WeWork’s parent The We Company said on Monday that it is filing to withdraw its initial public offering (IPO), a week after the SoftBank-backed office-sharing startup ousted founder Adam Neumann as its chief executive officer.
The withdrawal of its IPO prospectus formalises the end of the pursuit of a near-term listing for the company, which is based in New York City. It also allows Neumann’s successors to proceed with the company’s financial turnaround without disclosing as much information publicly.
The decision to abandon the IPO marks the conclusion of a tumultuous few weeks for the United States office-sharing firm, which failed to excite investors – who raised concerns about its burgeoning losses and a business model that involves taking long-term leases and customers renting out spaces for shorter periods.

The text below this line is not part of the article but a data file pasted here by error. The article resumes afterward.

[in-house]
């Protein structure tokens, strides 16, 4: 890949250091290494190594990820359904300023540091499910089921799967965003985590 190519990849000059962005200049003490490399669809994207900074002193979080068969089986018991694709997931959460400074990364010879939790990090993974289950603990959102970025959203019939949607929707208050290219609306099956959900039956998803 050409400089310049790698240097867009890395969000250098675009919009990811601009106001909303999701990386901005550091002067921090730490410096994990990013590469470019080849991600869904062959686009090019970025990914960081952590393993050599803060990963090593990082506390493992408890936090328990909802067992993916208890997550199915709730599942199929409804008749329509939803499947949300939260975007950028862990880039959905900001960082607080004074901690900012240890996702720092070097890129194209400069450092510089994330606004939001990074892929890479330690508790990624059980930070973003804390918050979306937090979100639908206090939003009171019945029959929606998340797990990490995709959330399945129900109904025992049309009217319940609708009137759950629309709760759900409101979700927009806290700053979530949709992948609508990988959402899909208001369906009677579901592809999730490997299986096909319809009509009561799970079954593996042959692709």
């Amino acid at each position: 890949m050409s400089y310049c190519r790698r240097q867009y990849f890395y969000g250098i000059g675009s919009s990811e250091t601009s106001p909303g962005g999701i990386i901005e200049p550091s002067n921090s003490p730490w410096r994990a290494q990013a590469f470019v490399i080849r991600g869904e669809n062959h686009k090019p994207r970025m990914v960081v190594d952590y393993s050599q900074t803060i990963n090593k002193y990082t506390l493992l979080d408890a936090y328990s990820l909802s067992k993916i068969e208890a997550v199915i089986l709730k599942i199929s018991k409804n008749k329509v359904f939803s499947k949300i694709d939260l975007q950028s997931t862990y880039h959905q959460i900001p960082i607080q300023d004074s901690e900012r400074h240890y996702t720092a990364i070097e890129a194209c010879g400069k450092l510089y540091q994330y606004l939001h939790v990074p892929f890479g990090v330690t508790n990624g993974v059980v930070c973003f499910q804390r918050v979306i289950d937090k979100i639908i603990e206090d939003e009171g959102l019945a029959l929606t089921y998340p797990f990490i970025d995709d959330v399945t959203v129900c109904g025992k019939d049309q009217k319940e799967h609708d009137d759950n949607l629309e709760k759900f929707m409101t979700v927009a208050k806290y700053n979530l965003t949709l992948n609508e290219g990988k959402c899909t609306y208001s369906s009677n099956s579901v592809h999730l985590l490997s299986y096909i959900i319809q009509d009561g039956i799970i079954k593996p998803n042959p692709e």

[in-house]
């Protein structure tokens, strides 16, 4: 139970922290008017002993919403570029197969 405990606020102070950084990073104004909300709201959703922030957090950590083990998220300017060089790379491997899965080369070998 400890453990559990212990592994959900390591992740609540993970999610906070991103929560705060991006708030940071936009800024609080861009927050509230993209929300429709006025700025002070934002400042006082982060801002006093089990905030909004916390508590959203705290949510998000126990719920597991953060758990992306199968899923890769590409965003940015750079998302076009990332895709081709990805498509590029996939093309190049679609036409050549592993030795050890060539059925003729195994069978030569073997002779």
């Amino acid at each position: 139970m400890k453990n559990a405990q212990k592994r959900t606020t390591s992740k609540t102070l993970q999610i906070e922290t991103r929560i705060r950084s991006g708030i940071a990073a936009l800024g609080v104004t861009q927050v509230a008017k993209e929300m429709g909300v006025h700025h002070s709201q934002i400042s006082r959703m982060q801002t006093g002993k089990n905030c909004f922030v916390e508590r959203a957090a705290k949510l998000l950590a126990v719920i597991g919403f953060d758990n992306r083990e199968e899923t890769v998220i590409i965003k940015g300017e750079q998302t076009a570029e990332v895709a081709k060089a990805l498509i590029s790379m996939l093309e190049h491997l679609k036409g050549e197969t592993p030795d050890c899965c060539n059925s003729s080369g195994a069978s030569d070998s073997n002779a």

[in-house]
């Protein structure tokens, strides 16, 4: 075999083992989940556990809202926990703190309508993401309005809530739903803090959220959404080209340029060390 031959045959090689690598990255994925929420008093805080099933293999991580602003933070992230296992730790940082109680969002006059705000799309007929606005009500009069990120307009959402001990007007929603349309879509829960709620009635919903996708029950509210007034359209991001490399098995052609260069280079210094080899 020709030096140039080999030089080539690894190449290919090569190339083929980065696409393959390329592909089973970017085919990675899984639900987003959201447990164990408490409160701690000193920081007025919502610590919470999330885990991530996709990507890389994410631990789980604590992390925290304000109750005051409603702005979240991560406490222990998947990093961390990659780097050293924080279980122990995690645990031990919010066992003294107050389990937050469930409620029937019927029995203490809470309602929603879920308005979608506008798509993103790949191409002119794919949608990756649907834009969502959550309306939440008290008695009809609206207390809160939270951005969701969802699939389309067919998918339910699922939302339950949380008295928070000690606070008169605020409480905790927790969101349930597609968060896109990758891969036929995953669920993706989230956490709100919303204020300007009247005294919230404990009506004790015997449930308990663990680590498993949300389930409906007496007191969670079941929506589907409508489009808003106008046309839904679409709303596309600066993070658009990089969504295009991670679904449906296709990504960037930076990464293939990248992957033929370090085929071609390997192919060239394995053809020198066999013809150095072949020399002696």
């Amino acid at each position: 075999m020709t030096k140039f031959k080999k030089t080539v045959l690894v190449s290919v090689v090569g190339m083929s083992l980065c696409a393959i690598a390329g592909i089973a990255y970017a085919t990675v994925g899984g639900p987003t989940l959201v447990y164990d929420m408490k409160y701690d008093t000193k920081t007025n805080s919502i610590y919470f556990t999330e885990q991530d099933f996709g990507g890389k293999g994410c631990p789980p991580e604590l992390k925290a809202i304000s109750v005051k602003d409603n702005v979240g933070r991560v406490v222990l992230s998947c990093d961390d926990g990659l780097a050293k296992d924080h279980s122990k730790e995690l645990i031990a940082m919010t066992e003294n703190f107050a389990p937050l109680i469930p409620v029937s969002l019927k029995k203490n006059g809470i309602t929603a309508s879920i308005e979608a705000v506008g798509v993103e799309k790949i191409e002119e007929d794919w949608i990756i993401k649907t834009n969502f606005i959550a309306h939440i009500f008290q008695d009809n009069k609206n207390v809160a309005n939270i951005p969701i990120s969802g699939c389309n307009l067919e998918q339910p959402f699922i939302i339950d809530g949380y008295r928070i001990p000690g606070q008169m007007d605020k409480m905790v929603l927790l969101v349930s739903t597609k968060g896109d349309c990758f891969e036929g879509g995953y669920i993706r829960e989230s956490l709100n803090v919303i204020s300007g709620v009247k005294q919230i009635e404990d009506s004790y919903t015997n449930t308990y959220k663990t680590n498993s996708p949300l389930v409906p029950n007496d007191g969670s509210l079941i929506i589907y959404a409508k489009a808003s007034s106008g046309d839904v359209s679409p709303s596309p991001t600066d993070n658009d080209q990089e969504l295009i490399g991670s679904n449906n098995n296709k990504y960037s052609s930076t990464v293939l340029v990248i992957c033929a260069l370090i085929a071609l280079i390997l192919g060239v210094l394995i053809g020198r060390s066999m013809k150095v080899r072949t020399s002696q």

Furthermore, experts pointed out that removing Neumann from the CEO role and addressing governance issues was not enough, and that such a business model was unlikely to thrive during an economic downturn.
According to the IPO prospectus it filed earlier in September, We Company had cash and cash equivalents of roughly $2.5bn as of June 30. However, while the company’s revenue doubled to nearly $1.8bn in 2018, its losses also more than doubled to $1.9bn.
The decision to scrap the public share sale will also put pressure on WeWork to secure alternative funding, given that a $6bn loan deal with banks – agreed last month – hinged on a successful share sale of at least $3bn.
Analysts have projected that WeWork will burn through several billion dollars over the next few years and thus needs to keep on raising fresh funds at favourable valuations.